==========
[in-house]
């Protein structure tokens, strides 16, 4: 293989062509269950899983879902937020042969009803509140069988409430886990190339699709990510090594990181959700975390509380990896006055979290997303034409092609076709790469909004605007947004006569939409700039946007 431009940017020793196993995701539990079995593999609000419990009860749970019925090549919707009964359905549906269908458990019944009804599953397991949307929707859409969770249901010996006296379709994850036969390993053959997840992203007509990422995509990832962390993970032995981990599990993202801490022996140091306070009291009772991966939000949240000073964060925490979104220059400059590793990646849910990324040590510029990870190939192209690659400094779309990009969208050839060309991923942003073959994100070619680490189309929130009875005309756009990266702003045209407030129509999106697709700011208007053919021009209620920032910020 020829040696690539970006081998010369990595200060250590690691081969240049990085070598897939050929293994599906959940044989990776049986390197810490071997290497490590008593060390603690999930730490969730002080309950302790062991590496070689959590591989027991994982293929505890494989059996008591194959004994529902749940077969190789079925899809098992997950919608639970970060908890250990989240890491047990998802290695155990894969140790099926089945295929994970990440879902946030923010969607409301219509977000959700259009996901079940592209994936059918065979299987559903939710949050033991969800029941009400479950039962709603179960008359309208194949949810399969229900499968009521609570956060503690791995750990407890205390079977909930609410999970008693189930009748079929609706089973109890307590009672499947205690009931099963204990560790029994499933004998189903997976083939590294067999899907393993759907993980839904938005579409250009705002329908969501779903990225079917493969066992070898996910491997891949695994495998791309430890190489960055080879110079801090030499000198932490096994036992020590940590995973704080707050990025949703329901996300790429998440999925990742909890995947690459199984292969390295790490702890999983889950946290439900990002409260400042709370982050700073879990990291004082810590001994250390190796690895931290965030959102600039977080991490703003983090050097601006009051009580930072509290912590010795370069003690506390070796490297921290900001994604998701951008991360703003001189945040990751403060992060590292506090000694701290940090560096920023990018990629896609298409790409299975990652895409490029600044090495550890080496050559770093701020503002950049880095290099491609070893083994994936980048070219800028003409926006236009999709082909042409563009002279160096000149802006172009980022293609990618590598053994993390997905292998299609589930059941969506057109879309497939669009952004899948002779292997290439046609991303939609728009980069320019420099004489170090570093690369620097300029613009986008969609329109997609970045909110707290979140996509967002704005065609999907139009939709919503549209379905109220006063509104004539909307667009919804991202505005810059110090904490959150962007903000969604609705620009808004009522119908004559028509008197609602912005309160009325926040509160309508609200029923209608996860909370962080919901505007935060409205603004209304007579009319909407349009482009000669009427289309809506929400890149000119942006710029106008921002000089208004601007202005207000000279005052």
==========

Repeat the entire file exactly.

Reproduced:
[in-house]
């Protein structure tokens, strides 16, 4: 293989062509269950899983879902937020042969009803509140069988409430886990190339699709990510090594990181959700975390509380990896006055979290997303034409092609076709790469909004605007947004006569939409700039946007 431009940017020793196993995701539990079995593999609000419990009860749970019925090549919707009964359905549906269908458990019944009804599953397991949307929707859409969770249901010996006296379709994850036969390993053959997840992203007509990422995509990832962390993970032995981990599990993202801490022996140091306070009291009772991966939000949240000073964060925490979104220059400059590793990646849910990324040590510029990870190939192209690659400094779309990009969208050839060309991923942003073959994100070619680490189309929130009875005309756009990266702003045209407030129509999106697709700011208007053919021009209620920032910020 020829040696690539970006081998010369990595200060250590690691081969240049990085070598897939050929293994599906959940044989990776049986390197810490071997290497490590008593060390603690999930730490969730002080309950302790062991590496070689959590591989027991994982293929505890494989059996008591194959004994529902749940077969190789079925899809098992997950919608639970970060908890250990989240890491047990998802290695155990894969140790099926089945295929994970990440879902946030923010969607409301219509977000959700259009996901079940592209994936059918065979299987559903939710949050033991969800029941009400479950039962709603179960008359309208194949949810399969229900499968009521609570956060503690791995750990407890205390079977909930609410999970008693189930009748079929609706089973109890307590009672499947205690009931099963204990560790029994499933004998189903997976083939590294067999899907393993759907993980839904938005579409250009705002329908969501779903990225079917493969066992070898996910491997891949695994495998791309430890190489960055080879110079801090030499000198932490096994036992020590940590995973704080707050990025949703329901996300790429998440999925990742909890995947690459199984292969390295790490702890999983889950946290439900990002409260400042709370982050700073879990990291004082810590001994250390190796690895931290965030959102600039977080991490703003983090050097601006009051009580930072509290912590010795370069003690506390070796490297921290900001994604998701951008991360703003001189945040990751403060992060590292506090000694701290940090560096920023990018990629896609298409790409299975990652895409490029600044090495550890080496050559770093701020503002950049880095290099491609070893083994994936980048070219800028003409926006236009999709082909042409563009002279160096000149802006172009980022293609990618590598053994993390997905292998299609589930059941969506057109879309497939669009952004899948002779292997290439046609991303939609728009980069320019420099004489170090570093690369620097300029613009986008969609329109997609970045909110707290979140996509967002704005065609999907139009939709919503549209379905109220006063509104004539909307667009919804991202505005810059110090904490959150962007903000969604609705620009808004009522119908004559028509008197609602912005309160009325926040509160309508609200029923209608996860909370962080919901505007935060409205603004209304007579009319909407349009482009000669009427289309809506929400890149000119942006710029106008921002000089208004601007202005207000000279005052």